Manitoba

Education and Training

Kindergarten to Grade 4 English Language Arts: A Foundation for Implementation

Implementation Overview: K-4
Literacy Learning Through the Six Language Arts - Part 2

Dynamic Processes in Literacy Learning

Literacy learning involves many processes. The diagram entitled Dynamic Processes in Literacy Learning (see below) identifies some of the key processes that form the conceptual underpinnings for effective literacy learning in language arts classrooms.

Chart A


Common Processes in the Six Language Arts

The six language arts share common learning and cognitive processes. Reading, viewing, and listening processes are concerned with constructing meaning from texts created by others. Writing, speaking, and representing processes are concerned with constructing meaning in order to communicate with others. In the construction of meaning, learners are involved with both the expressive and the aesthetic qualities of language, and also with its transactional purposes (the exchange of ideas and information).

The diagram entitled Common Processes for Making Meaning in the Language Arts illustrates the processes for effective literacy learning in a totally integrated language arts curriculum. The centre column of this diagram identifies the learning processes common to all six language arts. The left side of the diagram indicates how comprehension processes are used in constructing meaning from the texts of others; the right side indicates how composing processes are used in creating texts to learn and to communicate with others.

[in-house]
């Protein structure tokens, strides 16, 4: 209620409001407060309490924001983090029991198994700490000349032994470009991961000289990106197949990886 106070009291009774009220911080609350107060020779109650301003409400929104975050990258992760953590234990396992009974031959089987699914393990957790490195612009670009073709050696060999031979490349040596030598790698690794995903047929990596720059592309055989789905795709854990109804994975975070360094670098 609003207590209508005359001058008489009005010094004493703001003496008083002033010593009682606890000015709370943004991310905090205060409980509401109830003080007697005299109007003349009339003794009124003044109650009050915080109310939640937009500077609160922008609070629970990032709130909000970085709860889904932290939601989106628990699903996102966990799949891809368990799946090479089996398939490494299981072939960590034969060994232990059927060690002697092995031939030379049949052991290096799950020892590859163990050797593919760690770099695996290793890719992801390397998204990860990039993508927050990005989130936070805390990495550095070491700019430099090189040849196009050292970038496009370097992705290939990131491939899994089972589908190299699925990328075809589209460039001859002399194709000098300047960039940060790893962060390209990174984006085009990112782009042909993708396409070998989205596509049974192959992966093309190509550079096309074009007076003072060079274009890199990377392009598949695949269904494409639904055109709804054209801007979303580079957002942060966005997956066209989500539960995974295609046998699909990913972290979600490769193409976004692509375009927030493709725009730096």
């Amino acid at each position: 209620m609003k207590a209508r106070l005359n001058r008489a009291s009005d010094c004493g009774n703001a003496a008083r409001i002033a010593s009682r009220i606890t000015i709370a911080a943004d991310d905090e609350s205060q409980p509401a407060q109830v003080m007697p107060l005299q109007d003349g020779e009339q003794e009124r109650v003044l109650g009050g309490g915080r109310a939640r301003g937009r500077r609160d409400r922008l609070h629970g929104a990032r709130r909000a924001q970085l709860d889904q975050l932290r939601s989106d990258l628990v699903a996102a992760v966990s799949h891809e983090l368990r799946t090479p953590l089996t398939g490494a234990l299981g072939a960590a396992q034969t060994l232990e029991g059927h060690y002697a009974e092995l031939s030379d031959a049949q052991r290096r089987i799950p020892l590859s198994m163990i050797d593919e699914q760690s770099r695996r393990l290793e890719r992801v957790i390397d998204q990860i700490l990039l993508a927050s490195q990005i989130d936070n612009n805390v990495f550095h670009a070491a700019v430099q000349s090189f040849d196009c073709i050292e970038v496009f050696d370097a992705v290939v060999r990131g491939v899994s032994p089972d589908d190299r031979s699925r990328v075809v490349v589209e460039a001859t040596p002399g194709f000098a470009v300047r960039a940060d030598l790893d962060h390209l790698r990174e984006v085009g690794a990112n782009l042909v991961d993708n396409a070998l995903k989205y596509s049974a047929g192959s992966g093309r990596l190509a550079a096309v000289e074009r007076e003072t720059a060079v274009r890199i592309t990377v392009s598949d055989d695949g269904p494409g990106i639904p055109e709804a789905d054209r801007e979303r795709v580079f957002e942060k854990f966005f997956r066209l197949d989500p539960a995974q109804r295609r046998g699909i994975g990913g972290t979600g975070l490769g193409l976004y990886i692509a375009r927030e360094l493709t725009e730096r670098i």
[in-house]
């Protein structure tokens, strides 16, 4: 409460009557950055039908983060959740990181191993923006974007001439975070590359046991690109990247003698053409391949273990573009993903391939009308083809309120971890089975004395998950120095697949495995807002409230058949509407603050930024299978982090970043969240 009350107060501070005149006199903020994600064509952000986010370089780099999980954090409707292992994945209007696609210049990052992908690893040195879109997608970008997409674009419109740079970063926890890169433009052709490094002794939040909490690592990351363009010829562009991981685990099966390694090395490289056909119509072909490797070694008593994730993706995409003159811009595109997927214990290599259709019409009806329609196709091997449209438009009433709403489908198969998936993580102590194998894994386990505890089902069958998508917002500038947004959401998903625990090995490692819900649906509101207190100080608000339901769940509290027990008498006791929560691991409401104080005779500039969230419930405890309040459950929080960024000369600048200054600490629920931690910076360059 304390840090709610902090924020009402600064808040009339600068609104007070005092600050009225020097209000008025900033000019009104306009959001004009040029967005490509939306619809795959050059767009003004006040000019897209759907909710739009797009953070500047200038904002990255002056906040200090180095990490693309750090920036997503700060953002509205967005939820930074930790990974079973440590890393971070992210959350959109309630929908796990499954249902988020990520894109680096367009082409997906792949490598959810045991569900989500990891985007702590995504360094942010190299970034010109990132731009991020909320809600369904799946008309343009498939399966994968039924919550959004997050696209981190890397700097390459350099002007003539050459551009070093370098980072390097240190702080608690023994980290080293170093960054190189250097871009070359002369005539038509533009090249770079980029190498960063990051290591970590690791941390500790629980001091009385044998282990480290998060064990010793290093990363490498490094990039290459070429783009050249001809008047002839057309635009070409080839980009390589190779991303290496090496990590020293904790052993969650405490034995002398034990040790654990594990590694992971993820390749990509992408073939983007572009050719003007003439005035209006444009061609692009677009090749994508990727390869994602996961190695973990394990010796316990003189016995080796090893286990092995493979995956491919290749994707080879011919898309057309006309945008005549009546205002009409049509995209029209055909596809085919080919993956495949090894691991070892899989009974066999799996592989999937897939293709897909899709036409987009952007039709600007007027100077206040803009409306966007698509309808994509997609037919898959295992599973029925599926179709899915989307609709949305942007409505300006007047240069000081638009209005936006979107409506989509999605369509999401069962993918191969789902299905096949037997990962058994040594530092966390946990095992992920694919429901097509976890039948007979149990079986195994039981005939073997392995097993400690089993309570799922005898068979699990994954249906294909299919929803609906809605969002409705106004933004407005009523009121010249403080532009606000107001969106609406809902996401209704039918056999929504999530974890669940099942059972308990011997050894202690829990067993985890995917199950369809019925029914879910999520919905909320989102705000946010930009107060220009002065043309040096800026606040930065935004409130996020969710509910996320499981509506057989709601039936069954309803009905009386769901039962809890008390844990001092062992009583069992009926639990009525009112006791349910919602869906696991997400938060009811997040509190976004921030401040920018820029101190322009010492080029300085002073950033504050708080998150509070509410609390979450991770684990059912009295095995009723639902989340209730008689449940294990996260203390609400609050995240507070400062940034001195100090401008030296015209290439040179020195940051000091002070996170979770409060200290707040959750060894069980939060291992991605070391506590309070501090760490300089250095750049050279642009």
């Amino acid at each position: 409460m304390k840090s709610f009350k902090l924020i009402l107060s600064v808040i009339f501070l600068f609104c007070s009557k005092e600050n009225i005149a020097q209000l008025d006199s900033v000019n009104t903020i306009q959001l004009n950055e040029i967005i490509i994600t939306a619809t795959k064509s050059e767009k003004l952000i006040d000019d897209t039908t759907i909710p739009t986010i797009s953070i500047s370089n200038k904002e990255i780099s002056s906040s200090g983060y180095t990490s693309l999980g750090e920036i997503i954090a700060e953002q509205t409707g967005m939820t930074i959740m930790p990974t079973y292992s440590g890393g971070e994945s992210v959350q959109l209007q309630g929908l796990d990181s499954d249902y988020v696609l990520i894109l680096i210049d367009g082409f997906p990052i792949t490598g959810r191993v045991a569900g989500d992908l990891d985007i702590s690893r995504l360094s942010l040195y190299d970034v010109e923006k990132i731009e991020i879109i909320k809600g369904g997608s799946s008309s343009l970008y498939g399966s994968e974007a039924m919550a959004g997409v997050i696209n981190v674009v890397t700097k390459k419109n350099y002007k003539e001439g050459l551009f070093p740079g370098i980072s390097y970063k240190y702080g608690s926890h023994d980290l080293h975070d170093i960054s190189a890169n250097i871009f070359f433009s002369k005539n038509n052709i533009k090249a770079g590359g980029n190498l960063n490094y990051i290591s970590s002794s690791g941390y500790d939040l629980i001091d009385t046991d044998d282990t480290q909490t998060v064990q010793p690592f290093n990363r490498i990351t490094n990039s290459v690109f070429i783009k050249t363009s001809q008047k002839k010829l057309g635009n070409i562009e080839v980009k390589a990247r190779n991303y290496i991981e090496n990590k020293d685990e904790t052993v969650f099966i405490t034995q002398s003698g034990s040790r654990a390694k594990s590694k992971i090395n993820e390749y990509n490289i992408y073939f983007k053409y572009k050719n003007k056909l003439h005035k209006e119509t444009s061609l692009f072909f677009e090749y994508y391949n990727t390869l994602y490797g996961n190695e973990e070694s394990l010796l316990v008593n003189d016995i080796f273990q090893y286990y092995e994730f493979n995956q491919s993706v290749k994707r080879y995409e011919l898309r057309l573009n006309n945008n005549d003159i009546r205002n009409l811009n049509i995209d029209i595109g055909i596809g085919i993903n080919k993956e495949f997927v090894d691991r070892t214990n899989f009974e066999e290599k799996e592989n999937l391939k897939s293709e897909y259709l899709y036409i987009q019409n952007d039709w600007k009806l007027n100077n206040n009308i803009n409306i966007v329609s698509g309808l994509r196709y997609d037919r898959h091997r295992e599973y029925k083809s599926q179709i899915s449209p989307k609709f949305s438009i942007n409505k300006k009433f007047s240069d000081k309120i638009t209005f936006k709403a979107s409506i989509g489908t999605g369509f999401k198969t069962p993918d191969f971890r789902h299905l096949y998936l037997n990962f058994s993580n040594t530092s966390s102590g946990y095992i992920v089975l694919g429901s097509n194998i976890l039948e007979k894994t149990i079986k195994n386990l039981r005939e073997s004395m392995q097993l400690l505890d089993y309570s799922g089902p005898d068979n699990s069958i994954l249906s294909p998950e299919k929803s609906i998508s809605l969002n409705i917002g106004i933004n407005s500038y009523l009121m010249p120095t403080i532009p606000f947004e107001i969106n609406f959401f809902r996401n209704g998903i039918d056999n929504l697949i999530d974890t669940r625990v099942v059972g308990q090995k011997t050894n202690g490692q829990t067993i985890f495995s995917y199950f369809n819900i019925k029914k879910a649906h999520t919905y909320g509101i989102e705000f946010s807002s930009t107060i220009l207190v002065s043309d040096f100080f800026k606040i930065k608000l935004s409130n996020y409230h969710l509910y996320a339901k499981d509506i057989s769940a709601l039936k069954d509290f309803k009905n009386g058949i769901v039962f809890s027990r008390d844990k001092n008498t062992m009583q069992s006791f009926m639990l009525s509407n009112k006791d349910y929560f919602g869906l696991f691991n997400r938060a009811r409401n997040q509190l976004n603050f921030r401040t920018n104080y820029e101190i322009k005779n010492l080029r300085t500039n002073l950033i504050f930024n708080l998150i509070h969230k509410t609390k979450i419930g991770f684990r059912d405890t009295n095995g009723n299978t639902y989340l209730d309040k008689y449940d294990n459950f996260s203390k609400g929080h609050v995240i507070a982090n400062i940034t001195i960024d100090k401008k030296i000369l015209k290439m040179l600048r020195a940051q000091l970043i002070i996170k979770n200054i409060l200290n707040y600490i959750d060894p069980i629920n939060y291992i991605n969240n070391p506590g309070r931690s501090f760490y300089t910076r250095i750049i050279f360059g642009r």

Literacy learning is always focussed on the integration of new information with the prior knowledge the student brings to the task. While the Before, During, and After framework can be superimposed onto this diagram, learning processes need to be seen in terms of a continuously recursive and renewing cycle of language learning and growth. Integration of information occurs within all literacy processes. Students become more proficient in the processes with effective teacher modelling, guided instruction, and practice. Over time, they learn to comprehend and compose increasingly more complex and sophisticated texts on their own.


Viewing and Representing

While the six language arts cannot be separated in a real sense in the classroom, viewing and representing are discussed separately here because they have been formally identified as language arts in this curriculum.

Many students are avid and sophisticated consumers of visual media, and their familiarity with visual forms may facilitate literacy with other forms. Through experience, students may have an implicit understanding of visual media conventions — the unspoken agreements between directors and audiences about the way meaning is represented (for example, how the passage of time is conveyed in a television program). Teachers can make use of this knowledge, creating links between conventions in visual media and similar conventions in written texts.